Material Spirits 

Local gospel legend Larry Bland says today's young musicians could learn more about their roots.

click to enlarge J.R. DAVIS
  • J.r. Davis

Many of today's music legends trace their roots to the church, performing sacred music for friends and family and finding their voice along the way.

Elder statesman of gospel Larry Bland has performed with Larry Bland and the Volunteer Choir for more than 40 years and has directed many other choirs in Richmond and Washington. He's also remembered for directing June Jubilee, the local arts festival popular in the 1980s.

Bland, who holds a degree in vocal music education, talks about the role of the African-American church in introducing young people to music and why Richmond could still use some jubilee.

Style Weekly: How would you characterize the role the African-American church plays in exposing young people to music?

Bland: Well, I know that, especially as it applies to the black church experience, music plays an integral part in the daily worship services and most of the new and emerging artists, in R&B, jazz, what have you ... that has been the platform to hone their skills.

In the past, young people interested in music might have been attracted to the church for its resources, instruments, an audience, etc. Now, with technology, they can make music at home and find an audience on the Internet. Does that old platform still exist?

I think that in terms of their first experience with public performance, with a live audience, that still holds true. I certainly agree that with now with the availability of the Internet, YouTube and Twitter, and all the other kinds of electronic- and media-related resources, young people certainly have a much wider platform, in terms of pursuing development of their skills and what have you. But, by and large, a lot of them still depend greatly on the contact that they initially have in the church, where most of them are brought up, for the most part.

Any advice to young people who are finding their voice in the church?

I think a lot of young folks now are more concerned with the contemporary gospel music, which certainly has merit. But to really look into the history of gospel music, in terms of Negro spirituals, hymns of the church ... and also just basic music theory, I think a lot of that is being overlooked in terms of some of what the young folks are doing now. They're thinking that their brand is the only brand of gospel music, but you have of course, sounds of the quartets, sounds of large gospel choirs, as well as individual soloists. But I think too much is being placed on their desire to get branding, rather than looking at what the true ministry of gospel music and the history of it is.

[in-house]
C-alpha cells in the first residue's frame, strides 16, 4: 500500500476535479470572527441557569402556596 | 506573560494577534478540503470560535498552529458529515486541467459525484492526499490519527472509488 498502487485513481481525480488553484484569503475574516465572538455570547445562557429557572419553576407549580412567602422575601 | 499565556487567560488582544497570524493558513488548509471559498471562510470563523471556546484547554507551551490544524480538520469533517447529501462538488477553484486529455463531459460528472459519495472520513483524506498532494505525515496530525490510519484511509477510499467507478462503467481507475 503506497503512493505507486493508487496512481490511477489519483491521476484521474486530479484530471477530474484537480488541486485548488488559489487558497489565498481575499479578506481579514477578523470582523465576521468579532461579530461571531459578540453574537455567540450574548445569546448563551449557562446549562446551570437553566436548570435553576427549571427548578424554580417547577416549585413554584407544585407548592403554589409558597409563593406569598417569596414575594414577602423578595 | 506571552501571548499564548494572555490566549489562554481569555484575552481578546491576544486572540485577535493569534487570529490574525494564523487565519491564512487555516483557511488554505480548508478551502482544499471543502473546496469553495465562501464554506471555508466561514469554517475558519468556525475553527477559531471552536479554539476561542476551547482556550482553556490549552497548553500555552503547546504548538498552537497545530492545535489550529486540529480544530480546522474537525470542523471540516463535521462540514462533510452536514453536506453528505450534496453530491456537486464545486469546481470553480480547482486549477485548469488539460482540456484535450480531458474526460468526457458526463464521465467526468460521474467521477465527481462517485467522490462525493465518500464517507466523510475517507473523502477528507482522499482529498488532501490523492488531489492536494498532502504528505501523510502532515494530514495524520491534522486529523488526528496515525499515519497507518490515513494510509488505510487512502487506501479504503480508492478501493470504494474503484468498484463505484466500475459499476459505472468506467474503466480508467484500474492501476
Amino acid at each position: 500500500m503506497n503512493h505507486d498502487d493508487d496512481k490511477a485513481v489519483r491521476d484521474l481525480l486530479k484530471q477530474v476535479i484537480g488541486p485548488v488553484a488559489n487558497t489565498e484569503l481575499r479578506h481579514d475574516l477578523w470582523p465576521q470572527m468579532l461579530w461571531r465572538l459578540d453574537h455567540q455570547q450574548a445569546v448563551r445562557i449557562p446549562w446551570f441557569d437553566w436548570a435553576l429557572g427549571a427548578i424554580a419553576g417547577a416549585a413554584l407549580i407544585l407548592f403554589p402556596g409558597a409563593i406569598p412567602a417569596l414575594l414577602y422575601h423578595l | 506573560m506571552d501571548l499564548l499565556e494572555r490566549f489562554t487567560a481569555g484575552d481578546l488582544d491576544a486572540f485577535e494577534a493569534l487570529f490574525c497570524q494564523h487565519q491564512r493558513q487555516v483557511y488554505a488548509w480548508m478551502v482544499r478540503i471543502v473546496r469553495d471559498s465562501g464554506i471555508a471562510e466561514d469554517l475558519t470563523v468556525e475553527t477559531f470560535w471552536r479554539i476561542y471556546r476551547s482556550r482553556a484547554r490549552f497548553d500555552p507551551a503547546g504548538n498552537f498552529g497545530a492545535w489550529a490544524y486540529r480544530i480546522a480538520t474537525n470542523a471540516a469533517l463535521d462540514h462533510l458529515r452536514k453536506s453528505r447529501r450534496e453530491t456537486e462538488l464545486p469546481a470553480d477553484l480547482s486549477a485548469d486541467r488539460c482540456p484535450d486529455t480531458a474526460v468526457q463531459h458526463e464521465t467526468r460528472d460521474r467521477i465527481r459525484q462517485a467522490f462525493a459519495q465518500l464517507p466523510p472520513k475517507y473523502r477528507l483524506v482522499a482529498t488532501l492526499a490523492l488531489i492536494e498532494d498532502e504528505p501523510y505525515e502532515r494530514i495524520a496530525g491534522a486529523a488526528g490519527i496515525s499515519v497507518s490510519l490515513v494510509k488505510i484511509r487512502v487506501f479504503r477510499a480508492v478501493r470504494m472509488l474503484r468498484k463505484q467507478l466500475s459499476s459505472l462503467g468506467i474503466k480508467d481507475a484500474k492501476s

As the former director of the June Jubilee, do you think it's time to bring it back?

I would love to see the June Jubilee Festival brought back. You know, in the days that I directed it, it was such a beautiful celebration of the city. It was also a celebration of the arts. It was very comprehensive in celebrating performing arts, visual arts, culinary arts, demonstrating artists and also celebrating the city and animating certain sections and areas of the city that were up and coming.

I know that when I was directing it, our major focus was on bringing the community together through the arts and celebrating the city. And since that time it seems as though that there have been so many ventures that have just really not been as inclusive of the whole city. But June Jubilee celebrated all of the arts. It was very comprehensive in its vision. ... I would love to see that sort of festival put on again in the city.

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